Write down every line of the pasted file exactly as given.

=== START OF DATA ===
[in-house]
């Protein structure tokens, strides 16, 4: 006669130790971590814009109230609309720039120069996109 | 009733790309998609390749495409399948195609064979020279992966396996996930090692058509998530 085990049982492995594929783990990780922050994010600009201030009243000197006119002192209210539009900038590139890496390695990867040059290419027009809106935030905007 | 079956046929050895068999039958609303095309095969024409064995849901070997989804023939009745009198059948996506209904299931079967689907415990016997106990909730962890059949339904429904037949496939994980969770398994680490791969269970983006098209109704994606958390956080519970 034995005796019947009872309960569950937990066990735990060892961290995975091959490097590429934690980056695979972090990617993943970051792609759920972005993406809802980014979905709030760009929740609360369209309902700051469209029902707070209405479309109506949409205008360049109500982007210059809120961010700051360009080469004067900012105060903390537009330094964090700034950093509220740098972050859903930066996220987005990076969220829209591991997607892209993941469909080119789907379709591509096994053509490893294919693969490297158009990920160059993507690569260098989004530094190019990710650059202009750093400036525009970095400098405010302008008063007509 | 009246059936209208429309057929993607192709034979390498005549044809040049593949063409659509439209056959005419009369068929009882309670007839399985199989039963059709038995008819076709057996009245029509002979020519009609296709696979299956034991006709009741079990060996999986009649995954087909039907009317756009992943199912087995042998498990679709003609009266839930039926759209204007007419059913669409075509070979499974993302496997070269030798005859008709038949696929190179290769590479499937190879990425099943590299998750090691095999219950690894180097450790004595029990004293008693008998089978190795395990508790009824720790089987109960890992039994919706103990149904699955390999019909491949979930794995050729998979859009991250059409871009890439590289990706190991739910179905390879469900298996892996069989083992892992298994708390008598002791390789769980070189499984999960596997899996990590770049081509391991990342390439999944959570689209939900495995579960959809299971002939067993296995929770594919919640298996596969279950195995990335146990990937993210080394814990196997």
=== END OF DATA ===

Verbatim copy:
[in-house]
């Protein structure tokens, strides 16, 4: 006669130790971590814009109230609309720039120069996109 | 009733790309998609390749495409399948195609064979020279992966396996996930090692058509998530 085990049982492995594929783990990780922050994010600009201030009243000197006119002192209210539009900038590139890496390695990867040059290419027009809106935030905007 | 079956046929050895068999039958609303095309095969024409064995849901070997989804023939009745009198059948996506209904299931079967689907415990016997106990909730962890059949339904429904037949496939994980969770398994680490791969269970983006098209109704994606958390956080519970 034995005796019947009872309960569950937990066990735990060892961290995975091959490097590429934690980056695979972090990617993943970051792609759920972005993406809802980014979905709030760009929740609360369209309902700051469209029902707070209405479309109506949409205008360049109500982007210059809120961010700051360009080469004067900012105060903390537009330094964090700034950093509220740098972050859903930066996220987005990076969220829209591991997607892209993941469909080119789907379709591509096994053509490893294919693969490297158009990920160059993507690569260098989004530094190019990710650059202009750093400036525009970095400098405010302008008063007509 | 009246059936209208429309057929993607192709034979390498005549044809040049593949063409659509439209056959005419009369068929009882309670007839399985199989039963059709038995008819076709057996009245029509002979020519009609296709696979299956034991006709009741079990060996999986009649995954087909039907009317756009992943199912087995042998498990679709003609009266839930039926759209204007007419059913669409075509070979499974993302496997070269030798005859008709038949696929190179290769590479499937190879990425099943590299998750090691095999219950690894180097450790004595029990004293008693008998089978190795395990508790009824720790089987109960890992039994919706103990149904699955390999019909491949979930794995050729998979859009991250059409871009890439590289990706190991739910179905390879469900298996892996069989083992892992298994708390008598002791390789769980070189499984999960596997899996990590770049081509391991990342390439999944959570689209939900495995579960959809299971002939067993296995929770594919919640298996596969279950195995990335146990990937993210080394814990196997």